The largest global coral-bleaching event ever documented struck the world’s oceans in 2014 and lasted until 2017. The onset of this abnormal whitening condition spawned widespread gloom-and-doom news reports about its calamitous effect on Australia’s Great Barrier Reef and more general predictions of coral reef extinction by 2050.
But a new 10-year study from Palmyra Atoll in the remote central Pacific Ocean shows that reefs outside the reach of local human impacts can recover from bleaching.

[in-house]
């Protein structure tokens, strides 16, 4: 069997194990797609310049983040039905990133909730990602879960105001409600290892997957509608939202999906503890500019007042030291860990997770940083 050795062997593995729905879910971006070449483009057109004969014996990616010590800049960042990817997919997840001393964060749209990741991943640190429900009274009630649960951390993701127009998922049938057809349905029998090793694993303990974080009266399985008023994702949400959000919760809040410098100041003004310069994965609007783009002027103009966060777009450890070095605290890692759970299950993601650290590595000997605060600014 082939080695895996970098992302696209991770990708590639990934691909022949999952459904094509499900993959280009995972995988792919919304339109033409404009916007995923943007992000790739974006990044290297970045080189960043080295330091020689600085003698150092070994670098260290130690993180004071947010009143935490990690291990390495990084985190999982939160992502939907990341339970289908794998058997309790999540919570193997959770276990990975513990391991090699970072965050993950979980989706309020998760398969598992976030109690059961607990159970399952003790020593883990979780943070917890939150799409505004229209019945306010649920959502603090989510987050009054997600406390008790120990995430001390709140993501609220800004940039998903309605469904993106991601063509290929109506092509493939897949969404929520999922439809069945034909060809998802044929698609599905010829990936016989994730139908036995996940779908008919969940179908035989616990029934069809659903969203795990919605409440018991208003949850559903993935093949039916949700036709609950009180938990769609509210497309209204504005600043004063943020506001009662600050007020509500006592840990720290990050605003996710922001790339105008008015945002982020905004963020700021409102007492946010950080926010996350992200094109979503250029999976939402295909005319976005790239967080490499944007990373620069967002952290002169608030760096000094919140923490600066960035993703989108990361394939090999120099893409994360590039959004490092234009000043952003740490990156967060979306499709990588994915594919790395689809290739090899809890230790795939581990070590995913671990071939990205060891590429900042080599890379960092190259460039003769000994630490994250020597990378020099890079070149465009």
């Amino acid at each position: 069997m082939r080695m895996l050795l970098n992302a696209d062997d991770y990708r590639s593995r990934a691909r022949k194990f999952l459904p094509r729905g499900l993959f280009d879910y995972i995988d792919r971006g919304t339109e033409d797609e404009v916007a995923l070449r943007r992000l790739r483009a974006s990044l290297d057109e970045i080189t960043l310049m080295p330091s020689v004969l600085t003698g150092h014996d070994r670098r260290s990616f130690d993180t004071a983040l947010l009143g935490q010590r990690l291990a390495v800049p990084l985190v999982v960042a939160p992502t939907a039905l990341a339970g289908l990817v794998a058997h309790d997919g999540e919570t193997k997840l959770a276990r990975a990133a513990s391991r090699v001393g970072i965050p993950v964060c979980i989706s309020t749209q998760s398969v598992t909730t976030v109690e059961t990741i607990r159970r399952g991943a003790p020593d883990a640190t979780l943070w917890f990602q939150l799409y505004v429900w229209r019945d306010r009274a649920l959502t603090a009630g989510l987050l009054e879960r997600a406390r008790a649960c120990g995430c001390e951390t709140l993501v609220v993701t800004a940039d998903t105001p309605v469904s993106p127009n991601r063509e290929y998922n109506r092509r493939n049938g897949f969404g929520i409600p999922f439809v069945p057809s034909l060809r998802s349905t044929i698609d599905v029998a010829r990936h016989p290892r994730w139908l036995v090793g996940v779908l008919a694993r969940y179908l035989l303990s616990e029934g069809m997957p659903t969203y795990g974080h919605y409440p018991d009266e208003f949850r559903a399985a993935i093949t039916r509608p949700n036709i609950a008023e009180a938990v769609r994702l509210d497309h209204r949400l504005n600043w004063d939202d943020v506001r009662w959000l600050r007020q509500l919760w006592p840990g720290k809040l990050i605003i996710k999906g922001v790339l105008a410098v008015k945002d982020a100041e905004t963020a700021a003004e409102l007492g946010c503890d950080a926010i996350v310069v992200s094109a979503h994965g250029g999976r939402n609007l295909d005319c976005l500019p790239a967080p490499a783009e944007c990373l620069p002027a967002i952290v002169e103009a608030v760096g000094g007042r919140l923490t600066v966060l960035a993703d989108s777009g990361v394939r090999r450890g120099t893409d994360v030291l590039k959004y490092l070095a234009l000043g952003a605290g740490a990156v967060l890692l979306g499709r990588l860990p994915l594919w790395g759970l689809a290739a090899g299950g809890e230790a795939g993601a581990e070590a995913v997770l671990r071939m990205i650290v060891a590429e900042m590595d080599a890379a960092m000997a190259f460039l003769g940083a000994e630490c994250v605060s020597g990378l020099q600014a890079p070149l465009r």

“One year after each bleaching event, we did see signs of coral decline at some of the sites, but within two years this was restored,” said Adi Khen, a Scripps Oceanography PhD candidate and lead author. The research team of current and former members in marine ecologist Jennifer E. Smith’s laboratory saw only a small net change in the reef’s coral and algae populations after a decade. Khen, Smith and four co-authors published their results in the journal Coral Reefs.
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